Hank and his brother were lost. Their canoe sliced through the crystal clear water of the Current River. The sun had set a few minutes ago, and a spooky darkness was spilling out of the woods. Hank leaned forward, pulling out his non-slip grip, 25.7 oz, Vortex Fury Binoculars. He appreciated that their center diopter allowed him to make focusing adjustments without taking his eyes off his target. His 12.5×42 roof prism has an all-season construction and like all Vortex Fury Binoculars, it has fully multi-coated lenses that allow for increased light transmission. The phase correction used on the roof prism models enhances the resolution and contrast while the silver-coated prisms increase light transmission through the prism block, giving an exquisite image across the dark water. “Looks like we’re coming up on a gravel bar,” he muttered back to his brother, who steered the canoe.
“Is there a road?” A note of tension hung in his brother’s voice. Neither of them wanted to be on this river at night. They had heard the stories. There were things that came out of the Ozark hills at night. Rumors of Missouri cougars, and black bears, and Bigfoot.
His brother peered through his own binoculars, a Vortex Fury 10×32, a great all purpose binocular that weighs only 20 oz. Slightly smaller in size, it offers high magnification, clarity, contrast and excellent detail. Their tapered multi-position eyecups fit snugly against his eyes. “Looks like there’s someone there.” He sounded relieved.
They floated closer, and Hank got an eerie feeling. The Vortex Fury picked out the details on the person. He had entirely too much hair. “I think we should go back,” Hank whispered.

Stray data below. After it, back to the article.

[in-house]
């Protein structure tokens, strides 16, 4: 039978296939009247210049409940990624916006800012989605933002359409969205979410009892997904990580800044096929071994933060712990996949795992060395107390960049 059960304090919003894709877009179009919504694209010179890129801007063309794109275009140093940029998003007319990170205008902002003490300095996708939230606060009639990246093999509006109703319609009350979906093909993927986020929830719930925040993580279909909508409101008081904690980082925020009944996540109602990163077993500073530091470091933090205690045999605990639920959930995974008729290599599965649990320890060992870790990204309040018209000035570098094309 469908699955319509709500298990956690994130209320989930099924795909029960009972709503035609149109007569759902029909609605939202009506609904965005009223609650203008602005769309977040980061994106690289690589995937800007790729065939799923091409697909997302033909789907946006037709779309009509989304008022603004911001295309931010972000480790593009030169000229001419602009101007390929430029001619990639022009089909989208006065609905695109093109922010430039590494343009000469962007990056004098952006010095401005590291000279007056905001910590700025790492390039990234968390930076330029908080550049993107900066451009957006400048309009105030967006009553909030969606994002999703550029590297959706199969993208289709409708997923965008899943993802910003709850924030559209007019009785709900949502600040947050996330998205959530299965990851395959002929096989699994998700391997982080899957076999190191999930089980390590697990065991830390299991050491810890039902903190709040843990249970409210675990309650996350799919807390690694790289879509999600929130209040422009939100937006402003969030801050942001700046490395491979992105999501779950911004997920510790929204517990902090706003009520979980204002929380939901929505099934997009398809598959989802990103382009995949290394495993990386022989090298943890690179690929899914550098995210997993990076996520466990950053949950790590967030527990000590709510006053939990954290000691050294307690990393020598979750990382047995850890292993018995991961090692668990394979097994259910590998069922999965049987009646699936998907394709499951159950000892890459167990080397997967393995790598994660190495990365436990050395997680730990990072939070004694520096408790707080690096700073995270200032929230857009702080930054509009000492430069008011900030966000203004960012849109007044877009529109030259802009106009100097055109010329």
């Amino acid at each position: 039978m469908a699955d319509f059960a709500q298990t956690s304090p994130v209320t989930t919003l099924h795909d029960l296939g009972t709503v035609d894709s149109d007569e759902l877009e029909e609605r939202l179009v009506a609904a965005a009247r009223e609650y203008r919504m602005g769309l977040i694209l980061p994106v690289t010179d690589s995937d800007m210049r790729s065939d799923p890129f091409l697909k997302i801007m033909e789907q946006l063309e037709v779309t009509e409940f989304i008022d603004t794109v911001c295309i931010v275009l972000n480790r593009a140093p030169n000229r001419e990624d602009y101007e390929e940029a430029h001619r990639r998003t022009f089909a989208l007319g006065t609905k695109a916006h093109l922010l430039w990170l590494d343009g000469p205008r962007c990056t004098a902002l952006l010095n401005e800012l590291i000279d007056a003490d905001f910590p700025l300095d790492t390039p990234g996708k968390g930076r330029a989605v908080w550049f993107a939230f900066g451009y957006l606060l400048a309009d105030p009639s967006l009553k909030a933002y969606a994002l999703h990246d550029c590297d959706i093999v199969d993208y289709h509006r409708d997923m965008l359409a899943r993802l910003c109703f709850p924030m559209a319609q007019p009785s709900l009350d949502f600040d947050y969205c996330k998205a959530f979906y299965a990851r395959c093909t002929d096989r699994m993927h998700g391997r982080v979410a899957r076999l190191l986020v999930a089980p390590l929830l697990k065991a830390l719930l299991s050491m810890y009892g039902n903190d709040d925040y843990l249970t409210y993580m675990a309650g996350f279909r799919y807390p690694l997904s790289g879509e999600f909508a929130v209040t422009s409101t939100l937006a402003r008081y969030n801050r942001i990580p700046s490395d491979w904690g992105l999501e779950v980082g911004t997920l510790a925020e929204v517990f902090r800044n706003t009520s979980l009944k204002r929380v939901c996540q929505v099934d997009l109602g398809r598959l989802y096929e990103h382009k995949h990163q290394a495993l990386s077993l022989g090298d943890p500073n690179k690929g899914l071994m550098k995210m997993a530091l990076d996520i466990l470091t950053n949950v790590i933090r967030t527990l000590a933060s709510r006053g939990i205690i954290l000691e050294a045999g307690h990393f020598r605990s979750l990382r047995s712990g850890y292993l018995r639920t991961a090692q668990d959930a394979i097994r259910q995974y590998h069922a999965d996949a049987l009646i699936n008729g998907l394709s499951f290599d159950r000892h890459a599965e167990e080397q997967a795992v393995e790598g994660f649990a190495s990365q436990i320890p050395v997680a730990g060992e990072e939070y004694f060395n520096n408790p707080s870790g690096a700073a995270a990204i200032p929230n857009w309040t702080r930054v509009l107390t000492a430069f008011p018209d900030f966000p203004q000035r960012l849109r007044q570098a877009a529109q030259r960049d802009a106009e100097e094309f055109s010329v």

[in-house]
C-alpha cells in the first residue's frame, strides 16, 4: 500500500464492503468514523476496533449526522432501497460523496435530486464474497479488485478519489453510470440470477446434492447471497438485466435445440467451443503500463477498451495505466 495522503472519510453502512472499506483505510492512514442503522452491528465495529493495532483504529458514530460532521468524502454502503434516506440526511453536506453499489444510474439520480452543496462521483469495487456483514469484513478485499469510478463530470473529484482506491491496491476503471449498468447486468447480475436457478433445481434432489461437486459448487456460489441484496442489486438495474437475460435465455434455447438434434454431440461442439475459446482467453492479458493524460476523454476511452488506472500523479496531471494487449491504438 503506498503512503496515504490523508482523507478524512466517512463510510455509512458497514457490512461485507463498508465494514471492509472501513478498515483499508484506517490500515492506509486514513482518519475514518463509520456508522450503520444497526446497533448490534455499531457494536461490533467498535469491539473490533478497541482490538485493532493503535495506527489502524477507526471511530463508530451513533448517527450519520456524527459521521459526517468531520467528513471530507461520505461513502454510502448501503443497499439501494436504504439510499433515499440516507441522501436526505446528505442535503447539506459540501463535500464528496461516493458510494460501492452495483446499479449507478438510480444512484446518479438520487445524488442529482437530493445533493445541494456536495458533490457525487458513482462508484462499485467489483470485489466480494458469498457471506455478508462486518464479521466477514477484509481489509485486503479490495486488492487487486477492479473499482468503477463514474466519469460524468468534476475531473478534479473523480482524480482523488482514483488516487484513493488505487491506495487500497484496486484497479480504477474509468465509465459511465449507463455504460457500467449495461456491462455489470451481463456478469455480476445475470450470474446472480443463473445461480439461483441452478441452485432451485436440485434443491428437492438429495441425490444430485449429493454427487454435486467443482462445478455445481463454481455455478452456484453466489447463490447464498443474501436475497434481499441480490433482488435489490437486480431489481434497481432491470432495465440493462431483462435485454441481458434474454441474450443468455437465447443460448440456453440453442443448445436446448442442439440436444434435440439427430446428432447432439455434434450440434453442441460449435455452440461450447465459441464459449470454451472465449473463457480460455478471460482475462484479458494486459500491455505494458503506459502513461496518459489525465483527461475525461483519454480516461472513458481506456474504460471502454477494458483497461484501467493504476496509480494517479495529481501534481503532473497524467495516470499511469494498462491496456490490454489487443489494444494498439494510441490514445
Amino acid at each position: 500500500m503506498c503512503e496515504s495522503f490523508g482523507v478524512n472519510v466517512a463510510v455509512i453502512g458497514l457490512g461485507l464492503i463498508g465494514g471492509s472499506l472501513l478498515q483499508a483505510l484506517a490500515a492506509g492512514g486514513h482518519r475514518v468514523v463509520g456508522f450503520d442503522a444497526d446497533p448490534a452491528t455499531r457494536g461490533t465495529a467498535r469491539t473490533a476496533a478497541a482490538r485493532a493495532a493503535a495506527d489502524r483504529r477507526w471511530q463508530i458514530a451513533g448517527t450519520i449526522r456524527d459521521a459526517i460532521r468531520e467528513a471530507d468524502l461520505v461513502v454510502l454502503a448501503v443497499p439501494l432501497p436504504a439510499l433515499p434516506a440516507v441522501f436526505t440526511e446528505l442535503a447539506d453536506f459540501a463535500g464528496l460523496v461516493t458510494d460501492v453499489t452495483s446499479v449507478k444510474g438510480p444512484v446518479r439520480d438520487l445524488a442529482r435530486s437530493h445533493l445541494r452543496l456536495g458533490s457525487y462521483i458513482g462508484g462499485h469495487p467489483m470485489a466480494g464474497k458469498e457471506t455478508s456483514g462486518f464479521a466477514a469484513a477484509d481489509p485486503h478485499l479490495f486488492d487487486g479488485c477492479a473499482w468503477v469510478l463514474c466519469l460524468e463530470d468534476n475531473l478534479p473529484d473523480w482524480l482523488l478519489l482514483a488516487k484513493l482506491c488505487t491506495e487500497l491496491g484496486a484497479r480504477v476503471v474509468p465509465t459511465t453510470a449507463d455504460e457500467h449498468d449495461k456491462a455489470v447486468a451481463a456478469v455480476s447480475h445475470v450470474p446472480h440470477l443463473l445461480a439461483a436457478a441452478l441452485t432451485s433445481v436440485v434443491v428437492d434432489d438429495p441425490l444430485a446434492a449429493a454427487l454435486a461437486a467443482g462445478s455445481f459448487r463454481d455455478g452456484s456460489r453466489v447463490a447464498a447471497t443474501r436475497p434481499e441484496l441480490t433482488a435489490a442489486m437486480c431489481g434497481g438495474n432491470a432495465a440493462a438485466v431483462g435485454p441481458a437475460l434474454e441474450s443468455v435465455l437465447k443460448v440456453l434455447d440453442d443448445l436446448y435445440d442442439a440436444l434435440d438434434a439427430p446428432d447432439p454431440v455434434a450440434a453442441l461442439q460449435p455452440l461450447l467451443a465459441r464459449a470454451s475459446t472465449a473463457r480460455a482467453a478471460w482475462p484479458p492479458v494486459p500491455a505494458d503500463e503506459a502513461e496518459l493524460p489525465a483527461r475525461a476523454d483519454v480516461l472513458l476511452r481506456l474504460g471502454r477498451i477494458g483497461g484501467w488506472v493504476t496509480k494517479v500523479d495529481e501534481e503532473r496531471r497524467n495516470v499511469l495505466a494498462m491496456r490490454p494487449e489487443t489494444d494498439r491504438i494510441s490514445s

“I think you’re right.” His brother paddled backwards furiously. But the current dragged them around the bend, toward the shallows of the gravel bar. The hairy hulking shape moved toward them, across the gravel, it would break out of the willows and get them.
Ice seemed to slither down Hank’s collar. His brother had left their gun and GPS on their parents’ kitchen counter this morning. At that moment, the creature burst out of the willows and both boys jerked, flipping the canoe.
The water was frigid, his Vortex Fury was drenched, but the optics were waterproof, sealed with O ring technology and the fog-proof barrels would keep the change in temperature from messing up their performance. The canoe floated downstream as Hank and his brother scrambled for their things. Hank’s hand clasped the edge of the canoe, and he dragged his feet. His brother caught on the canoe and they glanced at the creature on the gravel bar. It was a bear. It glanced at them, shook itself, and pondered back into the willows. The boys looked at each other, shivering. They pulled up on the gravel bar. “Should we just spend the night here?” His brother asked.
“Heck no,” Hank replied. “I’m not waiting for that bear to come back.”
Hank peered down the river with his Vortex Fury Binoculars. There was another clearing not too far downstream. And he saw, yes, there it was. The curving line of the back of their truck which he would have never seen if not for the optical power of his Vortex Fury. “We’ll tell them it was Bigfoot.”
His brother grinned and they headed for home.